Leftist philosopher Cornel West has decried the “spiritual rot” of Harvard University in a resignation letter to the elite school. West, who has clashed with Harvard before, said race and politics influenced his departure.

“How sad it is to see our beloved Harvard Divinity School in such decline and decay,” West wrote in a resignation letter from the Ivy League institution, penned in June but posted to his Twitter account on Tuesday. Continuing to air his grievances at the school, West claimed that the “shadow of Jim Crow” looms over its campus, and slammed the “superficial diversity” apparently embraced by management.

This is my candid letter of resignation to my Harvard Dean. I try to tell the unvarnished truth about the decadence in our market-driven universities! Let us bear witness against this spiritual rot!

One of America’s preeminent black academics and an avowed leftist, West announced his departure from Harvard back in March, after he was passed over for a tenured position. He said that he would be leaving Harvard for a position at Union Theological Seminary in New York, where he was an assistant professor in the 1980s.

In his letter, West complained about having all of his courses – covering such topics as existentialism and American democracy – rolled under the banner of “Afro-American Religious Studies,” and claimed that his application for tenure was rejected due to his outspoken support for the Palestinian cause (Harvard reportedly invests heavily in companies linked to Israeli settlements on Palestinian land).

West’s gripes were personal as well as political. He complained about receiving a low salary, being denied the sabbatical he asked for, and receiving little sympathy from the university following the death of his mother earlier this year.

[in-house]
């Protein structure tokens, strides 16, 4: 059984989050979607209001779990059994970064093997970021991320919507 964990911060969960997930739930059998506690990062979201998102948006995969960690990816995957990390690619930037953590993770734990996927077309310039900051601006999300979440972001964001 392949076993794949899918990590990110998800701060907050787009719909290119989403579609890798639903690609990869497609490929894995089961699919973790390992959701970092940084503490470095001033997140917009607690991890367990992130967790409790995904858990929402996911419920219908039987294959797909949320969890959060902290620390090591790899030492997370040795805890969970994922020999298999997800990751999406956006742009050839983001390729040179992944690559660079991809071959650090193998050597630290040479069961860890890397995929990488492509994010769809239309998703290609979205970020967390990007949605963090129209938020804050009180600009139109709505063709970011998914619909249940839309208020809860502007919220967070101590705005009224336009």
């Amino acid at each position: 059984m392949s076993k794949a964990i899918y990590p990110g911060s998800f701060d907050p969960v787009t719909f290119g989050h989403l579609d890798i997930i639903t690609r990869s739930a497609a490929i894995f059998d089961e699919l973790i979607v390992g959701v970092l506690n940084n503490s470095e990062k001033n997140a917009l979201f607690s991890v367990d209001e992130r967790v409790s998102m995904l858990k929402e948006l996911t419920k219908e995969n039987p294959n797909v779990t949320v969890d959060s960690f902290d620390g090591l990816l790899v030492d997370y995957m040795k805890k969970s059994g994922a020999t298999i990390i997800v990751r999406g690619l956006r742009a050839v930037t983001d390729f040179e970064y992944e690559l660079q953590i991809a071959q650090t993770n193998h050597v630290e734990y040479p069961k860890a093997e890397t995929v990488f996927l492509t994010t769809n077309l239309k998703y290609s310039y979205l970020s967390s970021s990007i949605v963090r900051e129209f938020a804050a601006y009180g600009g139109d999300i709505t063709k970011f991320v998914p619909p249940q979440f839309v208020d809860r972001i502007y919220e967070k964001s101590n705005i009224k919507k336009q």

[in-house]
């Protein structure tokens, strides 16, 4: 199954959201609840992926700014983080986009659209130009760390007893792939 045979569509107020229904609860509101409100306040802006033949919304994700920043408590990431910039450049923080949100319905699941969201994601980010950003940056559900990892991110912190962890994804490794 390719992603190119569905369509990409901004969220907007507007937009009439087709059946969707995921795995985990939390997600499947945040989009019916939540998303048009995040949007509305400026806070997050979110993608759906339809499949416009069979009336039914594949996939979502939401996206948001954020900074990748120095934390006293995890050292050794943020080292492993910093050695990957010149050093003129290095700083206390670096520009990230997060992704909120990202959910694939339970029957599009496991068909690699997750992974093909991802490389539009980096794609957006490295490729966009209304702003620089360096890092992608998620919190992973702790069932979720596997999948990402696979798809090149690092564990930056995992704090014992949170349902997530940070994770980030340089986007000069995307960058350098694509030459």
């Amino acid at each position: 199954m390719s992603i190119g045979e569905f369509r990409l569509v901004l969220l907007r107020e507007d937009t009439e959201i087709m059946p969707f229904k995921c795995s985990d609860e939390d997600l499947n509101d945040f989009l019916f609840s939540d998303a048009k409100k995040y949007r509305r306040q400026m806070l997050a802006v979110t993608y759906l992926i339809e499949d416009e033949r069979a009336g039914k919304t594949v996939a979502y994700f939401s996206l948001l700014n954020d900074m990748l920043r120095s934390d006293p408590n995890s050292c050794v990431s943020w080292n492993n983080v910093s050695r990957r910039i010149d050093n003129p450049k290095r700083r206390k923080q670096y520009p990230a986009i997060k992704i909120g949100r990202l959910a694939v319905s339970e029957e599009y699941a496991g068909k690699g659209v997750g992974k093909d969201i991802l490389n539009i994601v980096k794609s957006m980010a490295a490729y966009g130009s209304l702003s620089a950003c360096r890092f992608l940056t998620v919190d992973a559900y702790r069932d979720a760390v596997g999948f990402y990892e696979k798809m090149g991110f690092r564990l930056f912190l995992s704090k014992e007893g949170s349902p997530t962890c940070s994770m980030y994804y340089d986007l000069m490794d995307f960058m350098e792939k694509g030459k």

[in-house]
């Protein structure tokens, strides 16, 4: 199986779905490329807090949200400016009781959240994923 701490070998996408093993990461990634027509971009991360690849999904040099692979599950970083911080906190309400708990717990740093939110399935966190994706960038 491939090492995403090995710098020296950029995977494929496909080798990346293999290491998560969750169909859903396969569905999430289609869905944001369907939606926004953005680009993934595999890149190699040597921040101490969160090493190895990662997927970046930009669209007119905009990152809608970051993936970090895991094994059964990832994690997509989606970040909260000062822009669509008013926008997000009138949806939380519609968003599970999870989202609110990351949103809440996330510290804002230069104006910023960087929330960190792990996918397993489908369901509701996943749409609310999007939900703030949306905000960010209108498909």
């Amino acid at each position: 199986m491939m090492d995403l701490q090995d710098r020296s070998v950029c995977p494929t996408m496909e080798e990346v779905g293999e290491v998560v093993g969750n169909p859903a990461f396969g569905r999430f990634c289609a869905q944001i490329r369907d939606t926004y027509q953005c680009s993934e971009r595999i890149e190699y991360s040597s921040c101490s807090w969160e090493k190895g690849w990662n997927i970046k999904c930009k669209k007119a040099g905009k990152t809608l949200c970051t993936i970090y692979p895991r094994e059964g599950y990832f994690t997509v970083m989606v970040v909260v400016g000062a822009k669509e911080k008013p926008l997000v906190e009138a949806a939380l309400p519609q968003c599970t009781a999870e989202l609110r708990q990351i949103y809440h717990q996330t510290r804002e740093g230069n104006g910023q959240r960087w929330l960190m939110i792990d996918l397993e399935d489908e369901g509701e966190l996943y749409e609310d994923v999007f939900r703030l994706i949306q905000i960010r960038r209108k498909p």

“This kind of narcissistic academic professionalism, cowardly deference to the anti-Palestinian prejudices of the Harvard administration, and indifference to my mother’s death constitute an intellectual bankruptcy of deep depths,” he wrote in conclusion.

Separating the personal from the political is difficult when it comes to West. While his position on Palestine may have put him at odds with the investors in charge of spending Harvard’s money, the death of his mother took place after he had already decided to leave the university, despite him claiming that the university’s handling of her death was one of the factors influencing his departure.

West has been consistent on matters of race, however. Back in March, he said that Harvard “has actually done very well in terms of bringing different peoples of different colors and gender at a high level into the administration. But it does not yet translate on the ground in terms of faculty.” He echoed this sentiment in his letter, criticizing the “superficial diversity” apparently on show at the university.

West’s resignation is not the first time he has publicly clashed with, and then left, Harvard. Back in 2002, he departed Harvard for Princeton after then-president Lawrence Summers investigated him for missing several weeks of classes, allegedly inflating students’ grades, and releasing a hip-hop album that he called an “embarrassment” to the university. West claimed that the Harvard administration had it in for his Black Studies department, and that Summers “messed with the wrong Negro” by allegedly targeting him.

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